Monday, June 1, 2009

The Ten Doctors by Rich Morris

Like many a young nerd who watched PBS back in the day, I was once a pre-teen fan of the BBC science-fiction classic Doctor Who, featuring a long-lived, time-traveling alien from Gallifrey, a canny Time Lord known only as the Doctor, who moved through space and time in what looked like a '60s-era British police call box and who could regenerate his body when catastrophe threatened him with death (which coincidentally tended to happen whenever an actor was leaving the title role). So taken was I with the program, and particularly with the seemingly definitive performance of the great Tom Baker as the fourth incarnation of the Doctor, that I briefly took up knitting in order to begin my own version of the fourth Doctor's trademark extra-long scarf (I never finished), and for many years I wore a version of the fourth Doctor's trademark hat (which sadly went up in flames in a car fire during college).

More to the point of this blog, I even made a bunch of Whovian doodles back in the day. Here are some selections from a page full of Fourth Doctors, K-9 robot dogs, and TARDISes I drew in fifth or sixth grade:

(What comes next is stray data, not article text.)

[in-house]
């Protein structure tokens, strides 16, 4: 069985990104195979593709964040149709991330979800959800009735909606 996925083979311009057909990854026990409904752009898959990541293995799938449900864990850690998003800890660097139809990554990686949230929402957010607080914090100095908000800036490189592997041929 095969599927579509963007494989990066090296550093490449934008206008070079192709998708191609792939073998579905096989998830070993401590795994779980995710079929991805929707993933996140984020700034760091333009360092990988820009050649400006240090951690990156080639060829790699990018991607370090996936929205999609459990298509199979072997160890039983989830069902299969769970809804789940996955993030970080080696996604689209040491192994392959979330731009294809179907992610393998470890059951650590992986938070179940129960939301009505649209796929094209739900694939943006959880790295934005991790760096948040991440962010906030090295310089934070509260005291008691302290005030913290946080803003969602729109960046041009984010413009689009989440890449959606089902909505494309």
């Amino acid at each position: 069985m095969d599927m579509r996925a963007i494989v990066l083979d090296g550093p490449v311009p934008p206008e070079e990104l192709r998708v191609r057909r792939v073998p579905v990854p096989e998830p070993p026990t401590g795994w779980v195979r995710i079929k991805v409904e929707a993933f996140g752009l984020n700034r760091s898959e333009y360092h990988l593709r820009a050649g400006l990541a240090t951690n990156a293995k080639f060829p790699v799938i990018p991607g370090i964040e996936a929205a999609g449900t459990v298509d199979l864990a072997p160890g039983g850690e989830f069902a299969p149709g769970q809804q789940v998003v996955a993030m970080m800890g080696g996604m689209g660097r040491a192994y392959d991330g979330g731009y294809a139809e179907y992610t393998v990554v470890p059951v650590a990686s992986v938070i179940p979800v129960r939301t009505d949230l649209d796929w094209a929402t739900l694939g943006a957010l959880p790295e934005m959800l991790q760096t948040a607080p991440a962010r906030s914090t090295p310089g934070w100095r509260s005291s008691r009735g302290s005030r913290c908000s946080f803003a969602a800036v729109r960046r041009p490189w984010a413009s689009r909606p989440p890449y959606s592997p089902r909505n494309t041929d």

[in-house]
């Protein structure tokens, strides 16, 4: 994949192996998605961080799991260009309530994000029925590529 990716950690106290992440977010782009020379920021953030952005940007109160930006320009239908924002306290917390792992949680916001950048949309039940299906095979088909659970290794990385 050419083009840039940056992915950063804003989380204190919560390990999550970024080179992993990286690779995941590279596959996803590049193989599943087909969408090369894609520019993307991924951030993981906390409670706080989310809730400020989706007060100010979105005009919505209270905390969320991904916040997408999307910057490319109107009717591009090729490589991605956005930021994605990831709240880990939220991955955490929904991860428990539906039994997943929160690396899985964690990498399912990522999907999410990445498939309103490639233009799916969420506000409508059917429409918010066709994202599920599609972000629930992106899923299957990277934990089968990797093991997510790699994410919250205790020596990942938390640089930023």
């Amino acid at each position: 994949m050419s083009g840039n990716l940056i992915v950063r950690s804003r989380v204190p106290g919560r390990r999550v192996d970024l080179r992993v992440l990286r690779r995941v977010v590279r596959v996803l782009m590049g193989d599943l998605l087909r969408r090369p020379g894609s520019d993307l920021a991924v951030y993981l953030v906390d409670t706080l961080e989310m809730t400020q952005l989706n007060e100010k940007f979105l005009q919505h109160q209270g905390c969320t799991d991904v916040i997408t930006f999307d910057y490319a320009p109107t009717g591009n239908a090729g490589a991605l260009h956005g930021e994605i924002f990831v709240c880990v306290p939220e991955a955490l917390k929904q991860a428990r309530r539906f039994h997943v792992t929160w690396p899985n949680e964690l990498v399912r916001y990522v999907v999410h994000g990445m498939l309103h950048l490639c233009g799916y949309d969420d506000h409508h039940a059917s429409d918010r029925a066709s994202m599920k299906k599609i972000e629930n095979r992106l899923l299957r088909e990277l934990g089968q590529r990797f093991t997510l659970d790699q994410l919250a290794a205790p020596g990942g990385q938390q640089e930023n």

I even made a pitiful stab at Chris Ware-style toy construction (long before I ever heard of Chris Ware) with these notes on how to make a model Dalek out of washers, dowel, and a container of Dry Idea deodorant, while the Fourth Doctor himself could be fashioned out of dowels and cotton balls:

Anyway, time travel to my own misspent youth is profitless, especially when I really started this post to shout this joyous news from the laptops: not only has Doctor Who been revived in a successful and entertaining new BBC series—which I think is fantastic—but Rich Morris, Who-fan and cartoonist extraordinaire, has now completed his mammoth feat of comic-strip fanfic, the 247-page magnum opus The Ten Doctors, featuring all ten incarnations (thus far) of the Doctor:

You can read the first nine pages here, and you can download the whole shebang here. I still haven't read the whole thing myself—I've read it off and on since last spring, checking in every now and then to see how much further the story has advanced—but I'm confident that Rich Morris has kept the mix of humor, action, and convincing characterization intact to the end. His cartooning is sharp—sharp enough to make for compulsive reading even though most pages are scanned direct from pencils, with no ink or color—and his caricatures of the various actors are economically recognizable without designy cheating. This story has appealed to fans of both the classic Doctor Who series (1963–1989) and the revived series (2004–present), whether or not they are familiar with all ten iterations of the Doctor (usually termed "regenerations," though that seems off for the First Doctor). If you've enjoyed official BBC Doctor Who adventures, chances are you'll enjoy these, too—and it's one of the only ways you'll ever see ten Doctors together in one story.

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